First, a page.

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Clin Pharmacokinet. 2004;43(7):441-66.

Pharmacokinetic optimisation of treatment with oral etoposide.

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Experimental and Clinical Pharmacology Unit, Centro di Riferimento Oncologico, National Cancer Institute, Aviano, Italy.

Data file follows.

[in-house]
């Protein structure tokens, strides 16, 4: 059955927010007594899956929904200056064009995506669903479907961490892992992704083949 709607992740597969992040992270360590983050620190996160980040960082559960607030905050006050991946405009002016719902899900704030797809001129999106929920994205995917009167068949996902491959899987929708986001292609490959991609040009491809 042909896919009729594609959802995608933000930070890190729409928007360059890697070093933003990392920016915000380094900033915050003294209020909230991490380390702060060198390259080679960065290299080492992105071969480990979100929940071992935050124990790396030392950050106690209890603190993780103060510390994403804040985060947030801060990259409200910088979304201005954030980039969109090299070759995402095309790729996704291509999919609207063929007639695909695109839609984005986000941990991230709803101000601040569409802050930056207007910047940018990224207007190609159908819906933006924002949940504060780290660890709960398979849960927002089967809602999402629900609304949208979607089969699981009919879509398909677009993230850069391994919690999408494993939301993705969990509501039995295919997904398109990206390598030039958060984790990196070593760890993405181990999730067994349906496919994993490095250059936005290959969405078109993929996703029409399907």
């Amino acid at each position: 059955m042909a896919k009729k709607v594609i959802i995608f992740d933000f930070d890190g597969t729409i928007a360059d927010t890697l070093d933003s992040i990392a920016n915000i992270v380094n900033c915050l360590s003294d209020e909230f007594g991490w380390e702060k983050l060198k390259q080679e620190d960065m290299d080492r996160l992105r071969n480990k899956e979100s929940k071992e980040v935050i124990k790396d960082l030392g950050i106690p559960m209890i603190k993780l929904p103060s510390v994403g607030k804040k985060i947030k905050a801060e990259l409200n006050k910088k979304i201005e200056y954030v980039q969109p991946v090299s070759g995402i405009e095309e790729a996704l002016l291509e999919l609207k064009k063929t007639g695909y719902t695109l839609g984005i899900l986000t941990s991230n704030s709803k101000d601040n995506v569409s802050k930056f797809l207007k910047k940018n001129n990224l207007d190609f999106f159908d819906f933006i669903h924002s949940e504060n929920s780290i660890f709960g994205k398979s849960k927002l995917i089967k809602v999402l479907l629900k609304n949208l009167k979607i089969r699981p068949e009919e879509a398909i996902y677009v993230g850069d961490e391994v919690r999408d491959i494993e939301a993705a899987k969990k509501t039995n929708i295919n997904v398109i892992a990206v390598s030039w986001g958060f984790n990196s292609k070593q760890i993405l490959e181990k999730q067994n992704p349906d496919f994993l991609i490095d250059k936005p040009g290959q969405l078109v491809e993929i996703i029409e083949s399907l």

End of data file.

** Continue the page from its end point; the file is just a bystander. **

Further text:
Etoposide is a derivative of podophyllotoxin widely used in the treatment of several neoplasms, including small cell lung cancer, germ cell tumours and non-Hodgkin's lymphomas. Prolonged administration of etoposide aims for continuous inhibition of topoisomerase II, the intracellular target of etoposide, thus preventing tumour cells from repairing DNA breaks. However, the clinical advantages of extended schedules as compared with conventional short-term infusions remain unclear. Oral administration of etoposide represents the most feasible and economic strategy to maintain effective concentrations of drug for extended times. Nevertheless, the efficacy of oral etoposide therapy is contingent on circumventing pharmacokinetic limitations, mainly low and variable bioavailability. Inhibition of small bowel and hepatic metabolism of etoposide with specific cytochrome P450 inhibitors or inhibition of the intestinal P-glycoprotein efflux pump have been attempted to increase the bioavailability of oral etoposide, but the best results were obtained with daily oral administration of low etoposide doses (50-100 mg/day for 14-21 days). Saturable absorption of etoposide was reported for doses greater than 200 mg/day, whereas lower doses were associated with increased bioavailability, although they were characterised by high inter- and intrapatient variability. Pharmacokinetic parameters such as plasma trough concentration between two oral administrations (C(24,trough)), drug exposure time above a threshold value and area under the plasma concentration-time curve have been correlated with the pharmacodynamic effect of oral etoposide. Pharmacokinetic-pharmacodynamic relationships indicate that severe toxicity is avoided when peak plasma concentrations do not exceed 3-5 mg/L and C(24,trough) is under the threshold limit of 0.3 mg/L. To maintain effective etoposide plasma concentrations during prolonged oral administration, pharmacokinetic variability must be monitored in each patient, taking account of factors from many pharmacokinetic studies of etoposide, including absorption, distribution, protein binding, metabolism and elimination. Dosage reduction is generally useful to avoid haematological toxicity in patients with renal dysfunction (creatinine clearance <50 mL/min). The need for dosage adjustment based on liver function in patients with liver dysfunction is not completely defined, but generally is not indicated in patients with minor liver dysfunction. Adaptive dosage adjustment based on individual pharmacokinetic parameters, estimated using limited sampling strategies and population pharmacokinetic models, is more appropriate. This approach has been used with success in different clinical trials to increase the etoposide dosage, without significantly increasing toxicity. Various pharmacodynamic models have been proposed to guide etoposide oral dosage. However, they lack precision and accuracy and need to be refined by considering other predictor variables in order to extend their application in current clinical practice.

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